Contrary to popular belief, secured loan providers don’t want their customers to default on their repayment obligations. In fact, repossession of property is the worst-case scenario outcome they’ll typically do whatever they can to avoid.
The reason is that when a borrower defaults on their loan obligations, everybody loses. The customer ends up in a position where they could lose the assets used to secure the loan, while the lender may struggle to recoup losses. It’s in no way a beneficial outcome for anyone, which is why both parties should work together to ensure an amicable resolution.
Unfortunately, defaulting on a secured loan is anything but uncommon. For any number of reasons, borrowers fall in arrears and general difficulties with their repayment obligations on a daily basis. In all instances, it’s the action they take (or fail to take) when such problems occur that determines the outcome.
Seek Advice as Early as Possible
Ideally, professional advice should be sought at the earliest possible time. If you’ve even the slightest suspicion you may struggle with your loan repayments, it’s worth securing independent advice from a trusted provider. There are specialist services available in the UK for customers concerned about debt, which can be invaluable in such scenarios. The support of an independent financial adviser (AFA) or independent broker could also prove useful.
Be Honest with Your Lender
Perhaps even more importantly, you need to be honest with your lender. Rather than waiting until things hit crisis point, speak to your lenders the moment you anticipate repayment difficulties. In doing so, you’ll illustrate not only your genuine desire to fulfil your obligations, but also your openness to discussing alternative arrangements.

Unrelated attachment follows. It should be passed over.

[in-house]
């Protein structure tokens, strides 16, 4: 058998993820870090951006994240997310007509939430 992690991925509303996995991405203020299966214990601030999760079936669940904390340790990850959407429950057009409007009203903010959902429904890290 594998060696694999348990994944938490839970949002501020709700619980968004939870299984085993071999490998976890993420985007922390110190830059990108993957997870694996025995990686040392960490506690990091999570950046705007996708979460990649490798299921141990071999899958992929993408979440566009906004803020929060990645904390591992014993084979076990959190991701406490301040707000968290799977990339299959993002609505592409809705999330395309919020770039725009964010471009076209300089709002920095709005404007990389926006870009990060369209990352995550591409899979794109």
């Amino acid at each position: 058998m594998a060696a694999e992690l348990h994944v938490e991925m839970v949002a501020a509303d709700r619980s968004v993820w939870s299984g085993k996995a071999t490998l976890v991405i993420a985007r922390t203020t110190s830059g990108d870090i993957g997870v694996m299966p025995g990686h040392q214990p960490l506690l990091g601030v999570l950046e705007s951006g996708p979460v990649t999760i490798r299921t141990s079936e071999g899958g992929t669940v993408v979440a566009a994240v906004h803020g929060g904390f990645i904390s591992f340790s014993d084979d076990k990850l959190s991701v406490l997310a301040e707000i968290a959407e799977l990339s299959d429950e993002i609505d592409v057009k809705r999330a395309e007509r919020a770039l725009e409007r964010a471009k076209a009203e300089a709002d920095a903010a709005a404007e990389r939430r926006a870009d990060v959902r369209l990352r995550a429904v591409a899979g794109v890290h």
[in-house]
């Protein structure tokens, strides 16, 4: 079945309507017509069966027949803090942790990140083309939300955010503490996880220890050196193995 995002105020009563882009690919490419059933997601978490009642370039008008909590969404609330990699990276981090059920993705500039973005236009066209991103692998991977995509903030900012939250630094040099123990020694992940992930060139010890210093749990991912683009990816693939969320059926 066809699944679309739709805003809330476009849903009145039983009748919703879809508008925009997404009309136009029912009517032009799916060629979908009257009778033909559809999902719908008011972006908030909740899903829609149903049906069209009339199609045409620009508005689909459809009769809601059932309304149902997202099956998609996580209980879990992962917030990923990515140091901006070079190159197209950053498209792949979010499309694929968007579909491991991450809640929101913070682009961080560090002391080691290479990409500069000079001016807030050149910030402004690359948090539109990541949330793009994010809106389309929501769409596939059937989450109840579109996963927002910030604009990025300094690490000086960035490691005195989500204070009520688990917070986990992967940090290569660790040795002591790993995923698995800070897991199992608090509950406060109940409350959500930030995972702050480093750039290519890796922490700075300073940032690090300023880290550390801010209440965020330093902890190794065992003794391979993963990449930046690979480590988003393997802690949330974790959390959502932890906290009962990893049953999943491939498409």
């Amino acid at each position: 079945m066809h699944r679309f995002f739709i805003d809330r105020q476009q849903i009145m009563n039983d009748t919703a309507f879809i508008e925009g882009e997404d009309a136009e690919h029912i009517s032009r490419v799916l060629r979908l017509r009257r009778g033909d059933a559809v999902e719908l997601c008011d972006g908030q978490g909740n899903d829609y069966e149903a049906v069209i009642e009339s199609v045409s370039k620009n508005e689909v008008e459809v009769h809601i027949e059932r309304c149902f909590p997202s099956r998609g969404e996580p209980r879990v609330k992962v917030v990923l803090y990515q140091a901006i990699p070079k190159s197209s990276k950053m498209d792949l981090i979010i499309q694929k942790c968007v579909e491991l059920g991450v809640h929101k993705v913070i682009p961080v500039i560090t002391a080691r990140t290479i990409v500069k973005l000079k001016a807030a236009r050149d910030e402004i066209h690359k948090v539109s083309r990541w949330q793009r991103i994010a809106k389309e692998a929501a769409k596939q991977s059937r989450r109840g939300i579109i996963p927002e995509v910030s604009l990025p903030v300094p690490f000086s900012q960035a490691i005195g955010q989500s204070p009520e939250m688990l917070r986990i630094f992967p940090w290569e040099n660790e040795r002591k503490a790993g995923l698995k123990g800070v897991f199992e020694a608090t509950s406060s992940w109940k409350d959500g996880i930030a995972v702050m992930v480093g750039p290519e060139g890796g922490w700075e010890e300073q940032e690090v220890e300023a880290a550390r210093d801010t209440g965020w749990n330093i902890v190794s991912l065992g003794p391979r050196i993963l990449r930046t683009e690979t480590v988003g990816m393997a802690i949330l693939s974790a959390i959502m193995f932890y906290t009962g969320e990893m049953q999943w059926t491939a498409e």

More often than not, your lender will be more than happy to discuss some kind of payment plan or even a temporary repayment break. Any kind of arrangement that sees the debt repaid in some form or another is preferable to non-payment.
Transfer of Property Ownership
In the event that the borrower simply cannot meet their repayment obligations, the lender will take complete legal ownership of the assets used to secure the loan in the first place. In most instances, this means taking possession of the borrower’s property.
Unfortunately, this doesn’t always mean that the debt will be quickly or completely settled. Instead, it can take considerable time for the lender to arrange and complete the sale of the property, during which time various additional costs may be incurred. At the time the property sells, the funds raised may not cover the cost of the loan, or any additional legal fees, valuation fees and general commercial fees incurred along the way. Even where transfer of property ownership occurs, therefore, the debtor may still be liable for supplementary costs and contributions.
Once again, the importance of carefully considering your options at the earliest possible stage cannot be overstated. Seek independent advice and speak to your lender directly – the faster you act, the easier it becomes to avoid unmitigated disaster.
Article by iConquer